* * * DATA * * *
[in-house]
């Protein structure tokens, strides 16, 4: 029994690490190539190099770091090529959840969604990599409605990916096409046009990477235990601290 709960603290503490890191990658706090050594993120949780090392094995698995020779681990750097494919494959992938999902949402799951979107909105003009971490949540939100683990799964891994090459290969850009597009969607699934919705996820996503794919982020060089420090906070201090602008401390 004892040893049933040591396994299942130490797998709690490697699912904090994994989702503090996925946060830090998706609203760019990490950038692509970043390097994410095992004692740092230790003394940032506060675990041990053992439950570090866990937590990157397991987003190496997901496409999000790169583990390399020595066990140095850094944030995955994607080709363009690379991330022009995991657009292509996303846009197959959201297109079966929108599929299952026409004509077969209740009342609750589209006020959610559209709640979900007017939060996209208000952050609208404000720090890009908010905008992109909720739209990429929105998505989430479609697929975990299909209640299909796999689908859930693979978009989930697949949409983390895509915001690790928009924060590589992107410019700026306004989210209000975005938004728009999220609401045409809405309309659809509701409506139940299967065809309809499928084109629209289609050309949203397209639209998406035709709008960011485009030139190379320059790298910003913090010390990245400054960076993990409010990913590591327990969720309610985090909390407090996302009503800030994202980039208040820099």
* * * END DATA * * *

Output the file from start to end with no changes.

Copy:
[in-house]
């Protein structure tokens, strides 16, 4: 029994690490190539190099770091090529959840969604990599409605990916096409046009990477235990601290 709960603290503490890191990658706090050594993120949780090392094995698995020779681990750097494919494959992938999902949402799951979107909105003009971490949540939100683990799964891994090459290969850009597009969607699934919705996820996503794919982020060089420090906070201090602008401390 004892040893049933040591396994299942130490797998709690490697699912904090994994989702503090996925946060830090998706609203760019990490950038692509970043390097994410095992004692740092230790003394940032506060675990041990053992439950570090866990937590990157397991987003190496997901496409999000790169583990390399020595066990140095850094944030995955994607080709363009690379991330022009995991657009292509996303846009197959959201297109079966929108599929299952026409004509077969209740009342609750589209006020959610559209709640979900007017939060996209208000952050609208404000720090890009908010905008992109909720739209990429929105998505989430479609697929975990299909209640299909796999689908859930693979978009989930697949949409983390895509915001690790928009924060590589992107410019700026306004989210209000975005938004728009999220609401045409809405309309659809509701409506139940299967065809309809499928084109629209289609050309949203397209639209998406035709709008960011485009030139190379320059790298910003913090010390990245400054960076993990409010990913590591327990969720309610985090909390407090996302009503800030994202980039208040820099």